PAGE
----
Kisiel & Kisiel (2022) FedCFamC1A 218

Kisiel & Kisiel [2022] FedCFamC1A 218 is an appeal from a parenting case.

The father appealed Orders that restrained him and for the child to only spend professionally supervised time with him.

The appeal was unsuccessful.

Costs were awarded in a fixed sum to the Respondent on a party party basis.

Interim orders were made on 11 August 2022.

These interim orders have been appealed as the father had been restrained under section 68B of the Act from approaching the mother and the child, for the child to live with the mother. The orders also allow the child to spend time with the father under professional supervision for no less than 2 hours a week and restrain the father from contacting the child outside these times.

An ICL was appointed after that interim hearing and joined with the mother in resisting the appeal.

The child is 5 years old.

From separation in 2020 to mid-2022, the parties had a voluntary arrangement where the child spent substantial time with the father.

The father’s refusal to return the child to the mother in June 2022 prompted litigation.

At paragraph 8 we are told:

“Due to the mother’s intended reliance upon belatedly served evidence, the hearing proceeded on the understanding that the primary judge would make the orders on what was described as being only an “interim-interim” basis, with the interlocutory dispute having to be finalised at a later time. The primary judge pronounced the orders and delivered ex tempore reasons following the hearing on 11 August 2022.”

The father tried to file an application in an appeal seeking leave to adduce further evidence and that application was dismissed.

The father had wanted to rely on evidence that had not been able to be relied upon by him at the interlocutory hearing. The court said, “If there was no justification for it then, there could be no justification for it now”.

The court further said “the father is still able to revive the as yet unfinished interlocutory hearing before the primary judge and seek to adduce the evidence in that forum. The appeal is not the place to complete the unfinished original hearing”.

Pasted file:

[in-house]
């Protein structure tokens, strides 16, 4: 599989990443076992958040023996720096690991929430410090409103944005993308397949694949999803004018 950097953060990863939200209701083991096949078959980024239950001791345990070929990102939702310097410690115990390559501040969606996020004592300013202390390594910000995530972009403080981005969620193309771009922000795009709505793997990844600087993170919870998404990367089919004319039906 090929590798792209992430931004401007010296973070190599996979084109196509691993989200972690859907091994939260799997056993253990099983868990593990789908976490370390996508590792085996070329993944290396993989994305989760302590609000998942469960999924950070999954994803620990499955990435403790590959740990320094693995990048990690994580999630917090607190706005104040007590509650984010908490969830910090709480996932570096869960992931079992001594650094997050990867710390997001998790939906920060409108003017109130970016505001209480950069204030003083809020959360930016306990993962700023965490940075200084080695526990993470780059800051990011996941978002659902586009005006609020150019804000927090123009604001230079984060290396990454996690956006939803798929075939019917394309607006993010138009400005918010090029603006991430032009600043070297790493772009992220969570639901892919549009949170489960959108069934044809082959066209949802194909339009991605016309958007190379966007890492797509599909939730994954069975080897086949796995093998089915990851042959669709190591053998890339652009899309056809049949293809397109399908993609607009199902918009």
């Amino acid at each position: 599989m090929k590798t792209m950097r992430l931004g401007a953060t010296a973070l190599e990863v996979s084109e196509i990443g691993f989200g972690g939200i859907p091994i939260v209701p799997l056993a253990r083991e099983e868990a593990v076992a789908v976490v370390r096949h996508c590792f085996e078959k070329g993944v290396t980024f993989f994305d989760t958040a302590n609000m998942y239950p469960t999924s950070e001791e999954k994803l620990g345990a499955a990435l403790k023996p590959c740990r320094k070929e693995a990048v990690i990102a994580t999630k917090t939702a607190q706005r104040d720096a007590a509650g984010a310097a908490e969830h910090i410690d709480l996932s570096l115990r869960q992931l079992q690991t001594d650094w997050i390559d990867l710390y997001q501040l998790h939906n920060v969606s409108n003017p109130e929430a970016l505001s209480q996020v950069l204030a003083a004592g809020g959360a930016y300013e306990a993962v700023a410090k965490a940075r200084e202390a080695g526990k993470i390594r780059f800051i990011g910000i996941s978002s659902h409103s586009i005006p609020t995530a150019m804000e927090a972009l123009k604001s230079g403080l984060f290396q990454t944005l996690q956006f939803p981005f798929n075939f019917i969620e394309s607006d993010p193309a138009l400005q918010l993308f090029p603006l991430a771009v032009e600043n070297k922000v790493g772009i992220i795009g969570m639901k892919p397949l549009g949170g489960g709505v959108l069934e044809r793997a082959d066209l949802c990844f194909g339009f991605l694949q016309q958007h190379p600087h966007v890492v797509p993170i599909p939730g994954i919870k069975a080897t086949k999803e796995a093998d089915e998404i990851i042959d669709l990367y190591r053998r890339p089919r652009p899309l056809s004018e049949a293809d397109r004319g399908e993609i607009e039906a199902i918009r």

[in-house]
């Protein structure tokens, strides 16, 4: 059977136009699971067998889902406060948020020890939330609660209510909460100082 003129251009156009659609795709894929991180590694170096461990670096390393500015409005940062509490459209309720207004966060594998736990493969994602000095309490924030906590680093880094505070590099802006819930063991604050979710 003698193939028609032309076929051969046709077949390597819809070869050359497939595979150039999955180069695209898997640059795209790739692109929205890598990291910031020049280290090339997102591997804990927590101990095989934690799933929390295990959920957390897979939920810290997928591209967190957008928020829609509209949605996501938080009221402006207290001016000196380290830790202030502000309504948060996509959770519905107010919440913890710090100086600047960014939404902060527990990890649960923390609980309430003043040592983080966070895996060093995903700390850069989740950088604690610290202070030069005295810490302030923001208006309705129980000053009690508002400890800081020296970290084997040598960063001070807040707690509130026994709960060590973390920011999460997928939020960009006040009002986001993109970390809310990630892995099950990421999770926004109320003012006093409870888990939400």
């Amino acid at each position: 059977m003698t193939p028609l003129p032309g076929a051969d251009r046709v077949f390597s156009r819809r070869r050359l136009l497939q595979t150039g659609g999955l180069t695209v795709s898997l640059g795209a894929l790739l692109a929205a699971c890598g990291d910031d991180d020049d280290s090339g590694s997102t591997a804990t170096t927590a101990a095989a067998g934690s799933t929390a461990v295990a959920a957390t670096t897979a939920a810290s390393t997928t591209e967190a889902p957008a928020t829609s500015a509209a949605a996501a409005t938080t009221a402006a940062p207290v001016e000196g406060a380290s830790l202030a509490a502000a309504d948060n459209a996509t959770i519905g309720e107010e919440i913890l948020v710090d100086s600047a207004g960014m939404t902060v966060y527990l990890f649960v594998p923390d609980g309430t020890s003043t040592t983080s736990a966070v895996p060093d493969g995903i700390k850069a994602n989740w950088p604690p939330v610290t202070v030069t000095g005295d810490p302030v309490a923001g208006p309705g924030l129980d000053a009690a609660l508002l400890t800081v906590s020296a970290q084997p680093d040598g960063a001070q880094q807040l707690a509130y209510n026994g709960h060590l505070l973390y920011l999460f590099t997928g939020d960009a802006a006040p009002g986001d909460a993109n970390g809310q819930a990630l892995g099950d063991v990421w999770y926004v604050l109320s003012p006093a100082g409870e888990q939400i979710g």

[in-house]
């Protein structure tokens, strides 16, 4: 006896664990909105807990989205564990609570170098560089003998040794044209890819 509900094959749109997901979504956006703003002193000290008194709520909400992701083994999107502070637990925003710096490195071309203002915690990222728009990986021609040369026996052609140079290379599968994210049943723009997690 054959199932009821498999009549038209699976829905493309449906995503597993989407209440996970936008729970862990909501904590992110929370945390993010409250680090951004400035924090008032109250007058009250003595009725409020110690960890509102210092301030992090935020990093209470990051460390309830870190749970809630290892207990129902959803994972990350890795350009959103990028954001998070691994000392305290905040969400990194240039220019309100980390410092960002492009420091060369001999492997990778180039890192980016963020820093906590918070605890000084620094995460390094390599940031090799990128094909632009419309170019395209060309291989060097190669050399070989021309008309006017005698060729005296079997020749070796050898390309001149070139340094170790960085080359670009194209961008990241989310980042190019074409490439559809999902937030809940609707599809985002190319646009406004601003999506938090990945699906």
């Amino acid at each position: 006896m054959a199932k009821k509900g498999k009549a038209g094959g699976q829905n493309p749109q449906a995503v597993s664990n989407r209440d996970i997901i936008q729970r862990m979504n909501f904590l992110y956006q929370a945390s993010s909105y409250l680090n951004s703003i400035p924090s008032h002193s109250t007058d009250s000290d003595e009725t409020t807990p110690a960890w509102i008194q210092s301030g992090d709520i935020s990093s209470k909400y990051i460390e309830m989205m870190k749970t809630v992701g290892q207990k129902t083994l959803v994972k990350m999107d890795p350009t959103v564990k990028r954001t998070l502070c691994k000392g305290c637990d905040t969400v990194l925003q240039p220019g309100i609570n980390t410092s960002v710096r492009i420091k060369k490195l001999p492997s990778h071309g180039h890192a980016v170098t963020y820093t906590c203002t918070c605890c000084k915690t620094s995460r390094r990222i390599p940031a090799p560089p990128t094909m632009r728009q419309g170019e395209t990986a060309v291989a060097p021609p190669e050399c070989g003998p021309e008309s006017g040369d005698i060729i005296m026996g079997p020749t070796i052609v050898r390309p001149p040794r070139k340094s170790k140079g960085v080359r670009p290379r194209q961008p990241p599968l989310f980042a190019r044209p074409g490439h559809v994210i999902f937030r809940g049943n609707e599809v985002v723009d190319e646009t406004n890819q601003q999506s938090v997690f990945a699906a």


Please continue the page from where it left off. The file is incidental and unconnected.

There was discussion about the issue of interim interim and the court provided these notations.

“The court offered the parties the opportunity for an Interim Hearing to conclude the hearing of the Application in a Proceeding in which Interim Interim orders were made on 11 August 2022. The father declined that opportunity.”

That ground did not succeed.

The next ground was that the primary judge failed to engage with the legislative pathway.

The court rejected this ground.

The court then considered many of the aspects of the legislative pathway.

The court said:

“In this instance, the dispute was entirely focussed upon the parties’ reciprocal allegations that the child was at risk of harm in the other’s care.”

At paragraph 34, the court said:

“At no time did the father’s counsel make any submission at all to engage s 60CC(2)(a) of the Act as a material consideration, so its invocation in the appeal has the appearance of being an afterthought.”

That ground was found to be without merit.

The next ground was that the primary judge erred in the assessment of risk in ordering supervised time.

The next ground considered that the injunctions were made without a proper basis. In the course of the trial, the judge had said to the father’s counsel “he has made threats and has posted them publicly. It seems a very unwise course to take.

Then, counsel for the father replied, “Certainly. Certainly, your Honour, there is no doubt about that” and then went on to add, “He has not acted on any of those threats”.

His Honour then asked the father if he needed to come near the mother, and when the father’s counsel said no, His Honour responded then as to what would be the injustice if a 68B Order was made. The father’s counsel replied, “There wouldn’t be, your Honour”.

The mother received a costs order as the appeal was unsuccessful.